Overall, the office found Teams easy to use, and intuitive – probably because it shares a relatively similar design and navigation style to the newer services in Office 365 – most notably Planner. We use the full Office 365 Enterprise suite here, so once Teams was enabled on the tenant, everyone was up and running on the service in no time, with no real on boarding necessary.
Most of the Cogmotive team don’t use Slack for department or company collaboration, although many have encountered the tool in previous roles, and are part of other Slack groups. Like many people who are comparing the two solutions, they noted that, unlike Slack, Microsoft Teams uses a threaded chat structure, which means that all team communications are organised into one stream. This set up sometimes requires a bit more ‘scrolling’, but generally it helped keep people on track, and on task.
Some of our departments use services like JIRA, ZenDesk and Trello for task, issue or project management. All these services can all be integrated seamlessly into Microsoft Teams (as well as plenty more – we took a look at integrations here). Of course, Teams is also populated with all the Office 365 services, such as Word, Planner, Excel and SharePoint, but the growing range of third-party ‘connectors’ appeared to be crucial according to our testers. To ensure that Teams is a success Microsoft know that the service needs to embrace current business applications and coexist with the applications that organisations, otherwise people simply won’t use it. From what we’ve seen (and what we use), the general verdict was: so far so good. Heavy development is planned to improve and extend the tool, so our testers will be watching this space to see what else appears.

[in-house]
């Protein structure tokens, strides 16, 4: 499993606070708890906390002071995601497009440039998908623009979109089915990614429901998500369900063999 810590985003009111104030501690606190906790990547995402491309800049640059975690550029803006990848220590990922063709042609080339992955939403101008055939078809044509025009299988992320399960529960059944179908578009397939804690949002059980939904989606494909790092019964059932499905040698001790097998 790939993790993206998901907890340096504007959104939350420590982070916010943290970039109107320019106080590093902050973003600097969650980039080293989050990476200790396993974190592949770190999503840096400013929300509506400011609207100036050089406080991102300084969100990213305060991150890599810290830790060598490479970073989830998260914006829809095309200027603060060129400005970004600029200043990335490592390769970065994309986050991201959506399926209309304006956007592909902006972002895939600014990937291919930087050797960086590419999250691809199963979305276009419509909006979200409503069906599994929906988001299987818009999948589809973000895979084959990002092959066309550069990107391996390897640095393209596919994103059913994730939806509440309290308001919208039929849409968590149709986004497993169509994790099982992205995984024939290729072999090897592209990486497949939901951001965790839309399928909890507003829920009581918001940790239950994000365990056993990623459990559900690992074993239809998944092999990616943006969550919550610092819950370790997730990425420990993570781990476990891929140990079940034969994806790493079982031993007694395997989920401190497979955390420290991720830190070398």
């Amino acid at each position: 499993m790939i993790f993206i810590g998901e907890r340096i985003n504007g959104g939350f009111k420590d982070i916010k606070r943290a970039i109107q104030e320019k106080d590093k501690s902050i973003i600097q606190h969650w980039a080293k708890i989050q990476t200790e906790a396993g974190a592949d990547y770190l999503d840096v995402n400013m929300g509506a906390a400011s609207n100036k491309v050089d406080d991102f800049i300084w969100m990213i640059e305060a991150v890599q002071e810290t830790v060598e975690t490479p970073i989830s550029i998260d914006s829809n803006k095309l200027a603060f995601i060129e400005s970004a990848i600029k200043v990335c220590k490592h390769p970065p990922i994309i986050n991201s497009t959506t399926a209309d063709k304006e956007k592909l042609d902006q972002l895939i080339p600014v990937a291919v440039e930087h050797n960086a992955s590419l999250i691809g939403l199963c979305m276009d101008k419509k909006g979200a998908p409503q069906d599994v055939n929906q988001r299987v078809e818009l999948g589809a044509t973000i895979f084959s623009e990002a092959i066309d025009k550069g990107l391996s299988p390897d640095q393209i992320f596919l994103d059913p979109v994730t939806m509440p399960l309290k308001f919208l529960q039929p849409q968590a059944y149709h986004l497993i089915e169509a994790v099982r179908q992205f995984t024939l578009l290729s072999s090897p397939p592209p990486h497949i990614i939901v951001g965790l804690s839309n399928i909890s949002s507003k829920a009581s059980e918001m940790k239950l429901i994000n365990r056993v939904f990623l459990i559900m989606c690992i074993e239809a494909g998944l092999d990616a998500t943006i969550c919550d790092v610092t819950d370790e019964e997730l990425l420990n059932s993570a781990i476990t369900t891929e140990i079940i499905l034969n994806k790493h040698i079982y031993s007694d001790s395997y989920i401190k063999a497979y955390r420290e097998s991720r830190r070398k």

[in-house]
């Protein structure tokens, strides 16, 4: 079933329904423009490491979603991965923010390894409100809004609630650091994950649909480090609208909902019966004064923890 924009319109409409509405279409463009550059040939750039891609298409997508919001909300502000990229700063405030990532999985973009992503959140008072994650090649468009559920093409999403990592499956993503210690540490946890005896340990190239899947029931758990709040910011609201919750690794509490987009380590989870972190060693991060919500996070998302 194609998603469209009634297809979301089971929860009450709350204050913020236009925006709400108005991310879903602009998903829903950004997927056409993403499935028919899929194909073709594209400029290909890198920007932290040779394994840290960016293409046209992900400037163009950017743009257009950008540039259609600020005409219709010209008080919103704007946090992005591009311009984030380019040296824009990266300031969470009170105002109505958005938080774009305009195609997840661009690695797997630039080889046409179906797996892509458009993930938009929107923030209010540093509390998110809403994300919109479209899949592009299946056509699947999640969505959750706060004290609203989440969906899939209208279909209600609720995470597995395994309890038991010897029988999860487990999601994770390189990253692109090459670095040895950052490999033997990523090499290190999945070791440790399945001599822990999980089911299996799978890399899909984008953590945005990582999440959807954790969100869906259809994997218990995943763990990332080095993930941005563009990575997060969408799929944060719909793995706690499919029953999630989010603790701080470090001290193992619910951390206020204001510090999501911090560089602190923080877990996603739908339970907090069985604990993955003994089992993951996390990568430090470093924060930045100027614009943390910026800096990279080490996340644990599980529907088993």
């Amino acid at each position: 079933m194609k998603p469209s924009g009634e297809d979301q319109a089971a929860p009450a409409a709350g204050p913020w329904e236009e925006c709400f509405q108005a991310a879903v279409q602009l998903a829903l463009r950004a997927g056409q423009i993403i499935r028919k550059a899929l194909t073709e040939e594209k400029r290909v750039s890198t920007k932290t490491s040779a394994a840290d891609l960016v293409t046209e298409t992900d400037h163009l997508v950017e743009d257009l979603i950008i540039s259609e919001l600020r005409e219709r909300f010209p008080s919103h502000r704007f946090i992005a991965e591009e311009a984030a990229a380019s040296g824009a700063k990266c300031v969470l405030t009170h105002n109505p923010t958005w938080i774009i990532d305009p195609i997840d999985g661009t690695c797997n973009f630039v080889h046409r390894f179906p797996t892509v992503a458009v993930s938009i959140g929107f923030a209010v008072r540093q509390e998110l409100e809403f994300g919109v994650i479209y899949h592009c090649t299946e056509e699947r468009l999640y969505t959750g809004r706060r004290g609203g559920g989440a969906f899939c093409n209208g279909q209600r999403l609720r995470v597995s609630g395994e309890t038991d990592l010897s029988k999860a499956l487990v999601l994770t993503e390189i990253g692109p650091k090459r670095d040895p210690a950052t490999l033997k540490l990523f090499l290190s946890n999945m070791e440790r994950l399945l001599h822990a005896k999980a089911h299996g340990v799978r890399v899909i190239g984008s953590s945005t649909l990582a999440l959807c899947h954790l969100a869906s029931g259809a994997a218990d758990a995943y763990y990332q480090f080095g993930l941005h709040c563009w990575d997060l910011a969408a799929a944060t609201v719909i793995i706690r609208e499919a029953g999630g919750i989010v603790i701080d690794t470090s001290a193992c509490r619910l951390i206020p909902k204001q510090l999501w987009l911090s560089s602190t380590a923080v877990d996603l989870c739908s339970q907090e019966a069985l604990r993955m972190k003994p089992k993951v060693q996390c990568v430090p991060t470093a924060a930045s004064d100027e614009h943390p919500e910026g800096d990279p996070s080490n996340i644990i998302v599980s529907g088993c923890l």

The not so good
When gathering feedback, it was clear that Microsoft Team’s benefit really depends on how teams work, and in our case, this seemed quite function, and location specific.
The Development team use JIRA, to plan, monitor and collaborate on tasks, as well as a number of other tools (some which can be integrated and some which can’t). Even though JIRA can be integrated into Microsoft Teams, so that they could use the chat/meeting functionality alongside their established methods for tracking and issue management, the general consensus was that they wouldn’t use the tool. They found that the activity notifications were not developed enough, and as they couldn’t integrate all of the services in their toolkit, Microsoft Teams wouldn’t improve their current workflows or processes. That said, the main reason for their decision was necessity. The team are all based in the same location, and tend to discuss ideas in person (either in meetings or ad hoc), they can turn their chair and talk to the person next to them. They simply don’t need an online chat-based application.